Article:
To skirt this time-sink, cache these files in your repository manager. The cached binaries can be served rapidly to other machines on the same network, after the initial request – either to human coders or directly to CI servers themselves.
Further, external dependencies introduce an element of unnecessary risk – simply because you can't control access to them. To remove this risk, configure your repo manager to proxy these files. Keep a copy in your private repository; then dependency availability will be up to you. You can also apply your own backup and availability policies, guaranteeing access to the artifacts even if they disappear on the upstream repository.
The external repositories can be proxied (a) on demand or (b) mirrored.
Option 1: on-demand repository
In an on-demand proxy scenario, requests to the remote repositories happen only the first time any developer requests an artifact that is not yet cached in the proxy repository. Any further requests from other developers will use the copy in the proxy repository:
Besides typical HTTP proxy features, a repository manager adds features specific to binary repositories (backed by all the metadata and information stored in the repositories). Consider the advantages of, for example, filtering by group or artifact IDs or expiring unused artifacts to reduce the space needed.
Option 2: mirrored repository
In a mirrored repository scenario, all changes are automatically synchronized to the mirror. So even the first request for an artifact is always resolved from the repository that is closest to you:
The simplest way to implement a mirrored repository is simply to use rsync from the filesystem backing the repository:
More sophisticated mirroring can be accomplished using the repository REST APIs. To
To choose between on-demand and mirror repository proxying, use this table:
|First request for an artifact is resolved from||Remote repository||Proxy repository|
|Space requirements||Low (only used artifacts are cached)||High (all artifacts are cached)|
|Bandwidth requirements (between proxy and remote)||Lower in principle (under low demand) but potentially higher, if many developers fetch artifacts at once||Higher in principle (all artifacts are transferred) but potentially lower in practice, if many developers fetch artifacts at once|
When teams that access the repositories are located in different locations or distributed across the globe, it is also important to mirror the internal repositories as well as the third party repos.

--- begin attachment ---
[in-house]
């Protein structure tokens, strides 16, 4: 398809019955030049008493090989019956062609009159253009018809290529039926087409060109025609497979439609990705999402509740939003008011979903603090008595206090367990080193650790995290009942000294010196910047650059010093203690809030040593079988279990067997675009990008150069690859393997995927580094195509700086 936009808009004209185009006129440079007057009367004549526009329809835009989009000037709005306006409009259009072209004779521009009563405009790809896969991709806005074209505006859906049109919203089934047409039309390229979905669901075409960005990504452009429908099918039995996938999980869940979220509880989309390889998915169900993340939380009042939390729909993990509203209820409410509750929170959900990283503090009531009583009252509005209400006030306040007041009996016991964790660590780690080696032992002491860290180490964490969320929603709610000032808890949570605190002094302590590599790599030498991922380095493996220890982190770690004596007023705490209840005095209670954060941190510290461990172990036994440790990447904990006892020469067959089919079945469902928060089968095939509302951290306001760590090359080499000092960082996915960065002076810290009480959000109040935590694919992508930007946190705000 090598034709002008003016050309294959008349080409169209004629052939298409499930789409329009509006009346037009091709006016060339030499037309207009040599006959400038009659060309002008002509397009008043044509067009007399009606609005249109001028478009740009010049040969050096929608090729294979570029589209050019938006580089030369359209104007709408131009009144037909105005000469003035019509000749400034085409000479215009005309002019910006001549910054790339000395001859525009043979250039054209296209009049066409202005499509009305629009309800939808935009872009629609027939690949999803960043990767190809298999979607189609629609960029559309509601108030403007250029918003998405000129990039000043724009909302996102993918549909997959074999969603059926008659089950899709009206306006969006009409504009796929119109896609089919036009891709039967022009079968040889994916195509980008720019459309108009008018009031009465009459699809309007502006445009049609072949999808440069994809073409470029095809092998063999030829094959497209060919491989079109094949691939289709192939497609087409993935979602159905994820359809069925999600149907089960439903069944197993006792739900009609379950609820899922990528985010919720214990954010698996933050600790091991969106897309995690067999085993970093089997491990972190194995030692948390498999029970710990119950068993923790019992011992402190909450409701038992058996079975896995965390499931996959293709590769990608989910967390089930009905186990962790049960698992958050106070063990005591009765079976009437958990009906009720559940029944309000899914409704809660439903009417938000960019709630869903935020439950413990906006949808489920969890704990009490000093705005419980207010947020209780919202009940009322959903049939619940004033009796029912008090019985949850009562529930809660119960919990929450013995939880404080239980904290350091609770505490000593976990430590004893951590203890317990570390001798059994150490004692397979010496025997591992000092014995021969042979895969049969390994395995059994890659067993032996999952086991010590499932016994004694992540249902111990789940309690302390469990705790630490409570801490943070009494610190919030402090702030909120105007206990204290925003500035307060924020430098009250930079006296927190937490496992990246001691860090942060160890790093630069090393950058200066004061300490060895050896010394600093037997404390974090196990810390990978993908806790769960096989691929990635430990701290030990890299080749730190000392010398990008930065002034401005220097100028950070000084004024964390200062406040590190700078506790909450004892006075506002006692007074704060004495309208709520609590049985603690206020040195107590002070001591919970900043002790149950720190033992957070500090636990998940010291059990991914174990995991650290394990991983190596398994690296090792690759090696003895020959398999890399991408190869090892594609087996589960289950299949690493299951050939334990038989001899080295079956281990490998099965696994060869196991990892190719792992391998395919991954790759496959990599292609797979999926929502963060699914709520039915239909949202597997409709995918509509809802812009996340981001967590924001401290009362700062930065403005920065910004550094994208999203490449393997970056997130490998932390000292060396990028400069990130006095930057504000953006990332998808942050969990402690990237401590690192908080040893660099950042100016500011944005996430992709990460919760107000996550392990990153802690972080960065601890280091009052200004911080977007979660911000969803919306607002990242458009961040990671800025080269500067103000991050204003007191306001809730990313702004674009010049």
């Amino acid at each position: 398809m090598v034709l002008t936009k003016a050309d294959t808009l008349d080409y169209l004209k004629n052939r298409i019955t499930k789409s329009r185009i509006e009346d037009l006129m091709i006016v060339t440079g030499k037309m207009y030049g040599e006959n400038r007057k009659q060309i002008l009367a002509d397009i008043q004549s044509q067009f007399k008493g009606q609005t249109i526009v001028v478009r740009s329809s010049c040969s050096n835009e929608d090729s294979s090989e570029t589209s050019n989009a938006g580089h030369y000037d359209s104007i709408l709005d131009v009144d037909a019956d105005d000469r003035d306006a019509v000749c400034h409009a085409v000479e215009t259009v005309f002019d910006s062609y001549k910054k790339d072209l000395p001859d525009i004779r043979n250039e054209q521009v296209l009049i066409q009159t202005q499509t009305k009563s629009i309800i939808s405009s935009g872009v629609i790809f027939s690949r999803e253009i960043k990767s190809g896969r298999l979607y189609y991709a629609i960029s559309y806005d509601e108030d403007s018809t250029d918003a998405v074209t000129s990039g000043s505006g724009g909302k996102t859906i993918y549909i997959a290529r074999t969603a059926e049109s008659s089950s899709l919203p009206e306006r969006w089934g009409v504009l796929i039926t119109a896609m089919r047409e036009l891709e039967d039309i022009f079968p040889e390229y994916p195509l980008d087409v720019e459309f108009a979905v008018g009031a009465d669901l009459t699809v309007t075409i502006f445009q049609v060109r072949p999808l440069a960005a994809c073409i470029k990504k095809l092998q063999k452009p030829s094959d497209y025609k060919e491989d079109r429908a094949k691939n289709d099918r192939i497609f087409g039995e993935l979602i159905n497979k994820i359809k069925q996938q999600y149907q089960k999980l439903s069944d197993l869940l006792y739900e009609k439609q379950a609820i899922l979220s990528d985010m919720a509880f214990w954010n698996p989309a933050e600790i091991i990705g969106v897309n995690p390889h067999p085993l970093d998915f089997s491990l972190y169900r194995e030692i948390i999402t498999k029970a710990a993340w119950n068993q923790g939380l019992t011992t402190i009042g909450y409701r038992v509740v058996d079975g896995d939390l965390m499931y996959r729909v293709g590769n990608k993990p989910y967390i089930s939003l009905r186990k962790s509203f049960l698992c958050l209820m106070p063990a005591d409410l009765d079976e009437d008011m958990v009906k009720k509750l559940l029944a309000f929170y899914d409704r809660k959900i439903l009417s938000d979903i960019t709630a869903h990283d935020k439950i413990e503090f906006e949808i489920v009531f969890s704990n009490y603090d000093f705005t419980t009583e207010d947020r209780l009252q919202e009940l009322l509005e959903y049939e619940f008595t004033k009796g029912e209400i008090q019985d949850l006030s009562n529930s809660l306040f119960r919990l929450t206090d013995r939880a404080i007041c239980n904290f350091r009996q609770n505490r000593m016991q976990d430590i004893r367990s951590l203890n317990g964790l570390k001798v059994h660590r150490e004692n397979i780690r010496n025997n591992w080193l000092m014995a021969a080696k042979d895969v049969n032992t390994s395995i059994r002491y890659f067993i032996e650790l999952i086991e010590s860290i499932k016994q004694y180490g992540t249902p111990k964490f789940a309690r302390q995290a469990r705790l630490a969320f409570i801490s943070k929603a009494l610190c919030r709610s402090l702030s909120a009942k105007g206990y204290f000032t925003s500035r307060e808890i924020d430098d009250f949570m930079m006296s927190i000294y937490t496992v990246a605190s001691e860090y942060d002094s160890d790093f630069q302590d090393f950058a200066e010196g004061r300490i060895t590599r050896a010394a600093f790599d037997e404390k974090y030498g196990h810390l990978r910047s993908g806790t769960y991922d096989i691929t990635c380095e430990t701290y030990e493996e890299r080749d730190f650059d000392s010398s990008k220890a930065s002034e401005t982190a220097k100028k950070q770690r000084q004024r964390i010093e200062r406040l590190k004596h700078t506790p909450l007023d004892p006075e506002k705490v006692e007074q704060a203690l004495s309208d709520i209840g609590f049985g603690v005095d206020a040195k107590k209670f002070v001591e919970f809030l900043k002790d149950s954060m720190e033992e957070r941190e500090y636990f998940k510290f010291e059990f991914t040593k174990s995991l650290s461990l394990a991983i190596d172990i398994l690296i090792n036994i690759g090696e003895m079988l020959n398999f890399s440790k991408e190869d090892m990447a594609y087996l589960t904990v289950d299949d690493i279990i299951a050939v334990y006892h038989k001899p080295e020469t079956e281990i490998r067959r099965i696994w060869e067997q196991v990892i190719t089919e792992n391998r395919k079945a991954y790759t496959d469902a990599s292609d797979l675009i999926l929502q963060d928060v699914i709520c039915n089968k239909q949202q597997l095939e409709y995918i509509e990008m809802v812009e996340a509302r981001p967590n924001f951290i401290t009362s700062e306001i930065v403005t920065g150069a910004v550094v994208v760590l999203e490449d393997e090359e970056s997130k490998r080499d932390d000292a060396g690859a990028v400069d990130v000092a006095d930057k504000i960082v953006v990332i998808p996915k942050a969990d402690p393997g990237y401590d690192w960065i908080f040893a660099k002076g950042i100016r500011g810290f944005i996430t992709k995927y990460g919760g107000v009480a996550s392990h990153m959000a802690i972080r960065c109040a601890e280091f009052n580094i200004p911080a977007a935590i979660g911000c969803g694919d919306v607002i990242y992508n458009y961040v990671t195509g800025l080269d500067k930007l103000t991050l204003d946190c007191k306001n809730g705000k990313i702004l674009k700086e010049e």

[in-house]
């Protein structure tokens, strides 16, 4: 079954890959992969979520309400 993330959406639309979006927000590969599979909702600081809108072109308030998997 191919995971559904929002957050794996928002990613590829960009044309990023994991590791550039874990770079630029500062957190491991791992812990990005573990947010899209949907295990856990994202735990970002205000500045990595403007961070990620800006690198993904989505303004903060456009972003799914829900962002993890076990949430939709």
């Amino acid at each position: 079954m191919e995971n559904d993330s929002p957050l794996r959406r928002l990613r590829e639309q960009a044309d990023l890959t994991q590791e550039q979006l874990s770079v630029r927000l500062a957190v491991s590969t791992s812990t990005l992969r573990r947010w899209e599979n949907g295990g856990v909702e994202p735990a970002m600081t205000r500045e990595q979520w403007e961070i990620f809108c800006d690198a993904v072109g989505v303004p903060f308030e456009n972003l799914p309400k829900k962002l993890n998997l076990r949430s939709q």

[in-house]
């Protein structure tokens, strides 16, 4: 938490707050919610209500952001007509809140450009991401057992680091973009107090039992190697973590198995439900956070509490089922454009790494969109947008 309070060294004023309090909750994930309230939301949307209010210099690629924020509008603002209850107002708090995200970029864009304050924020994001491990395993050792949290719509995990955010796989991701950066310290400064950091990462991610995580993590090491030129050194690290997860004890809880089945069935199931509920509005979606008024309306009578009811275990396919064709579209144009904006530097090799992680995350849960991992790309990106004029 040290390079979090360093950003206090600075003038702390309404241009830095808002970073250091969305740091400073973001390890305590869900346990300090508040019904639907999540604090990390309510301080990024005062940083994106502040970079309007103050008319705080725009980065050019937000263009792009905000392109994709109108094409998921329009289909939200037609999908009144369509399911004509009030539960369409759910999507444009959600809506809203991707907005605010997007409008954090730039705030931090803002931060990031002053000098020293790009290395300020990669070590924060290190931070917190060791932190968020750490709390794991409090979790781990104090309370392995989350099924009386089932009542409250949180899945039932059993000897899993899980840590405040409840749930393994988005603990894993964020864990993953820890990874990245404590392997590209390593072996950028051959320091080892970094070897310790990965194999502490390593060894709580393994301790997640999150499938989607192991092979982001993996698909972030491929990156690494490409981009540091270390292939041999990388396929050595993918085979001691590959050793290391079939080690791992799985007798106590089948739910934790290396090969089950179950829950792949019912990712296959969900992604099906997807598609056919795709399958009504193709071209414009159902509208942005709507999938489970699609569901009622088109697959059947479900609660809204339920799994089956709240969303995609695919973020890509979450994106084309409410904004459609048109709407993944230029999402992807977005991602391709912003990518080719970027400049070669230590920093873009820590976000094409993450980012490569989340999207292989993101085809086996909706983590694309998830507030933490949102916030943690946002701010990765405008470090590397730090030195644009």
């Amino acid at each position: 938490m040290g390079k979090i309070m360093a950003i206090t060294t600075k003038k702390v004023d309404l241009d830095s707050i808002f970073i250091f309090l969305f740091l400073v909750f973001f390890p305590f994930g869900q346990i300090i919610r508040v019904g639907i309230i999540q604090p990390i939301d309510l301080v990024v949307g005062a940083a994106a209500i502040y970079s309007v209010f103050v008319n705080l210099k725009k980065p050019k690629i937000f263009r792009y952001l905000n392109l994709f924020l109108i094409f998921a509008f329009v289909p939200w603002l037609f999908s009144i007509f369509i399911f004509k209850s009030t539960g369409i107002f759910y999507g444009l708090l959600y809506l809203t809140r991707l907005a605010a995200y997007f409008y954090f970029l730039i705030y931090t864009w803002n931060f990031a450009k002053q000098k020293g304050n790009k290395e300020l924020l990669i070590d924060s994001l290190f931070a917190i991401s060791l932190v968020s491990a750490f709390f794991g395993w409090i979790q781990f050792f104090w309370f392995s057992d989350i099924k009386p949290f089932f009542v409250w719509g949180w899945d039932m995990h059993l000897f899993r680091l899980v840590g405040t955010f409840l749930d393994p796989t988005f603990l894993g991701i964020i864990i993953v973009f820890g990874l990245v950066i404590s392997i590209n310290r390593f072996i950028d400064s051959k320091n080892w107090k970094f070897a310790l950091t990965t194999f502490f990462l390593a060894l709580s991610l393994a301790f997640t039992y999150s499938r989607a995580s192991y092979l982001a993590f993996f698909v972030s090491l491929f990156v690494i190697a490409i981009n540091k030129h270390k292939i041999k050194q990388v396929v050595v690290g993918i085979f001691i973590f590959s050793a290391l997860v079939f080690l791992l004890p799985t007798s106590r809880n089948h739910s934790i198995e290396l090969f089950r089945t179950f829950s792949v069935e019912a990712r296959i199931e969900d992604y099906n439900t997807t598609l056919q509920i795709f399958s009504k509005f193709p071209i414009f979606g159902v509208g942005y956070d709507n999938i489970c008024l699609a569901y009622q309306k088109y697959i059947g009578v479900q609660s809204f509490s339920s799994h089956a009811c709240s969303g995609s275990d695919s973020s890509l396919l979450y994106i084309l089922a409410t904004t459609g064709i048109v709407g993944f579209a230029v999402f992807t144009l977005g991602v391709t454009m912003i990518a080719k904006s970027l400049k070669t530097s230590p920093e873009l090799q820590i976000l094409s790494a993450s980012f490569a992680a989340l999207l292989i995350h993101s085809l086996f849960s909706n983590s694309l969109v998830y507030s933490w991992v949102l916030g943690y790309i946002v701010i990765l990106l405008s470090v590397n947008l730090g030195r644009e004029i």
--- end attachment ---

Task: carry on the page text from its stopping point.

To do this, setup repository manager servers hierarchically. Run a server in each location to (a) serve as proxy for the remote server and (b) synchronize the repositories' contents either on demand or (preferably) mirrored.
Use a master server as a write-only instance. Let all the other servers (distributed in different locations) proxy the master for local caching.
When an artifact is pushed to a repository it may not be the final place for it. Imagine a workflow where a release candidate artifact needs to go through integration testing and QA processes. Only artifacts that go through this process should be available for other teams or clients.
A repository manager can enforce this workflow by setting different permissions for each repository while letting only authorized users promote or move the artifacts between repositories.
For instance, when releases are pushed to the release candidate repository, set permissions to allow only the QA team to move artifacts from there to the releases repository when their tests are done (either manually or automatically). The production systems can then be configured to pull only artifacts from the final releases repository, thus enforcing the completion of the QA process.
Since the binary repository stores project-related binaries, the same permissions enforced for the projects themselves (such as the source code access permissions) should be used for protecting the resulting binaries. In some cases, access to the binaries may be granted without granting access to the source – and this can be managed at the repository level.
To simplify and centralize user management, configure your repository manager to integrate with other organization systems such as LDAP or single sign on servers.
As with source traceability, so with binary traceability. Trace changes in the repository (such as which user uploaded an artifact and when, or who is downloading artifacts) for audit purposes.
Although artifacts usually must be kept for a long time (the same as any other product or distribution), there are some cases when we can benefit from purging repository contents.